Expert says drone uses grow daily

Louis Wasson, an extension specialist on unmanned aerial systems at Mississippi State, holds an unmanned aircraft
By: 
STEVE ROGERS
Staff Writer

The uses for drone in everything from farming to industry to emergency response are growing every day and that growth will only continue, an expert in unmanned aerial vehicles said Tuesday.

"Everything they touch they impact. It's fascinating technology that is growing and expanding everyday," Louis Wasson, an extension specialist on unmanned aerial systems at Mississippi State, told a meeting of the Clay County Local Emergency Planning Committee.

Among other things, Wasson demonstrated a small "toy" drone like those used by hobbyists worldwide. He also showed off the popular four-rotor drone that was a Christmas gift for thousands of Americans last year and is used by everyone from farmers to photographers.

The various models also are increasingly popular with emergency response teams because they are small, lightweight, and relatively easy to operate.

He noted that for about $1,500 plus costs of training and some related expenses, Clay County could get into the drone business.

Sheriff Eddie Scott, working with the West Point Police Department, already is researching the possibility of acquiring a drone for everything from search and rescue to crime scene analysis.

Drones got their first widespread exposure in emergency response in the aftermath of Hurricane Katrina in the fall of 2005.

"We learned a lot during Katrina, about all the things they can do and a few of the limitations. But that knowledge has expanded so much now," said Wasson who spent a month on the Mississippi Coast following Katrina.

The aerial devices got extensive use last year during Hurricanes Harvey and Irma and helped save time and money.

One of the most dramatic videos was of a lifeguard in Australia using a drone to fly a life preserver down a beach to two swimmers who were in trouble. The whole process only took a couple of minutes and unfolded just before a huge wave crashed over the two swimmers.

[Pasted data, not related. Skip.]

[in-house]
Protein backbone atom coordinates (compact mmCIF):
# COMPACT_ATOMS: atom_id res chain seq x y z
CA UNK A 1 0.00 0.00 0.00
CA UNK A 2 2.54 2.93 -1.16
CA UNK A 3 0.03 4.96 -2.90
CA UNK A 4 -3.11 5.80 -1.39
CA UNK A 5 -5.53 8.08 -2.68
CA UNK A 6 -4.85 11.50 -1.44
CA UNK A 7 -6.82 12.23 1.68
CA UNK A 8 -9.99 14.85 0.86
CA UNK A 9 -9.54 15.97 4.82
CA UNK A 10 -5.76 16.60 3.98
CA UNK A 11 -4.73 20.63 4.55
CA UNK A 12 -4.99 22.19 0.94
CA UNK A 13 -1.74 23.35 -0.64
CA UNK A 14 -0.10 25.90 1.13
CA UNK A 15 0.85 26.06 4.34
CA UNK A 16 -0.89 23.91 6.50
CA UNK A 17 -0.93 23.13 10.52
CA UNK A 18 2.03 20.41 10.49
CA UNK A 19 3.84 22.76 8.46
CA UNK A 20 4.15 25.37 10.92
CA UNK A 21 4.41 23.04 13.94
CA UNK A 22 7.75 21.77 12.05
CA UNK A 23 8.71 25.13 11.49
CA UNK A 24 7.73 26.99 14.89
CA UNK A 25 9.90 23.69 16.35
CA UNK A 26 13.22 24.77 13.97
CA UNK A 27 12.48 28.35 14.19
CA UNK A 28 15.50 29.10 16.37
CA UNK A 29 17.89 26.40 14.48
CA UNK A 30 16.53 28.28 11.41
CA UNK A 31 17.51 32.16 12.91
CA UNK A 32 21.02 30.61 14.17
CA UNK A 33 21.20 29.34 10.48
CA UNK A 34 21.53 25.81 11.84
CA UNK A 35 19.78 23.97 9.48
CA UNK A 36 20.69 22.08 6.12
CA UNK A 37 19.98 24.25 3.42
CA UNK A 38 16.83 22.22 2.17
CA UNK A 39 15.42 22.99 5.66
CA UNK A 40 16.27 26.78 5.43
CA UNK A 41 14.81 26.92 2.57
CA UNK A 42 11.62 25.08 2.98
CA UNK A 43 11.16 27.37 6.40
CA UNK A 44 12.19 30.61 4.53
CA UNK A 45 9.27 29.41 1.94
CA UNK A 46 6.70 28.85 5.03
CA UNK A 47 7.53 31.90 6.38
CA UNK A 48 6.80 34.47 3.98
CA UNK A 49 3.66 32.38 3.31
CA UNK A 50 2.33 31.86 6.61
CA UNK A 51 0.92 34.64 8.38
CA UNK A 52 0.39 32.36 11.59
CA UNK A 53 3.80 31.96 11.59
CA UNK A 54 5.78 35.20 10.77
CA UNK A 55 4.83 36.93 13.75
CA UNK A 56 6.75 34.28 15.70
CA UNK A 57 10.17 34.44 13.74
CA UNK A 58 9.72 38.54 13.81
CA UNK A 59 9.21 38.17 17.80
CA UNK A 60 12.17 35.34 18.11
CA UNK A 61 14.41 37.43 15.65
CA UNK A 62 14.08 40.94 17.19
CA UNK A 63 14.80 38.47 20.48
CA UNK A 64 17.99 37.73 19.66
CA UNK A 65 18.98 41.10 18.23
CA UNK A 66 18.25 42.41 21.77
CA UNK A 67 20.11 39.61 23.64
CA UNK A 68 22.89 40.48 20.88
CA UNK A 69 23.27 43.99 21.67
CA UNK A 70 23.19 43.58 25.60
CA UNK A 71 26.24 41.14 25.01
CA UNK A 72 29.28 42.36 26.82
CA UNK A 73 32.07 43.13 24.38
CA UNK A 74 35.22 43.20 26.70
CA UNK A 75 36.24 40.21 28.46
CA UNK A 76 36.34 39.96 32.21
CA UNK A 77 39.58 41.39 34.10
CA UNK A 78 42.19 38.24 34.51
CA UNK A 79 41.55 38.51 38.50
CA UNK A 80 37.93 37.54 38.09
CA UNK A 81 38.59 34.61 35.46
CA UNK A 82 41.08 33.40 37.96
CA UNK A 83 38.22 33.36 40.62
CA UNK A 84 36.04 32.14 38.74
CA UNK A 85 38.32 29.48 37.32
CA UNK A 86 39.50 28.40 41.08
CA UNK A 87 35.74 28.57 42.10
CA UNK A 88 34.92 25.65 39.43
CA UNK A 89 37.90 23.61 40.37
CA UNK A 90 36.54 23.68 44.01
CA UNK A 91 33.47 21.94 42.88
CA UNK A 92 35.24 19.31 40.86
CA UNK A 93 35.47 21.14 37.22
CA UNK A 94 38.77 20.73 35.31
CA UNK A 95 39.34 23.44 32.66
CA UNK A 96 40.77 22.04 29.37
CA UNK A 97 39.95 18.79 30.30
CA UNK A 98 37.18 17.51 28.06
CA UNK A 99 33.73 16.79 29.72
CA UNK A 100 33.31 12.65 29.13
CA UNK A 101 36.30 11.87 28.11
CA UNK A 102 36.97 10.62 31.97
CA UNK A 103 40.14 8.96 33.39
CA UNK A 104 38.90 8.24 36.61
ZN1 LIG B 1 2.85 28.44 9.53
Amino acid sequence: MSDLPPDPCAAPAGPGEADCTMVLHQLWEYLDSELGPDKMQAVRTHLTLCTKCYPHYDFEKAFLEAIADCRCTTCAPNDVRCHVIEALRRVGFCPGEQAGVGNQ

As examples in the region where drones are used regularly, he cited Steel Dynamics which uses the devices to fly over the steel mill's huge campus to check inventory. Likewise, construction crews use them for 3-D modeling. That doesn't include farmers and loggers who use them regularly to survey fields, crops, cattle and timber or utility companies that use them to check cell towers, rights of ways, and power lines.

"They give you access and a perspective you simply can't get any other way," Wasson told the LEPC which includes nursing homes, fire and police, the Red Cross and similar agencies, the state Department of Health, emergency management, Columbus Air Force Base, and Yokohama and several other local industries.

In addition to showing videos of uses, Wasson also outlined the procedures for licensing, regulations, basic flight rules and steps for acquiring one of the devices.

He also noted one of the growing questions about drones, which are projected to number ion the millions in just a few years.

"You've got to respect people's privacy," Wasson said. "... And you can't shoot them down, it's like shooting down an airplane. You can't do that."

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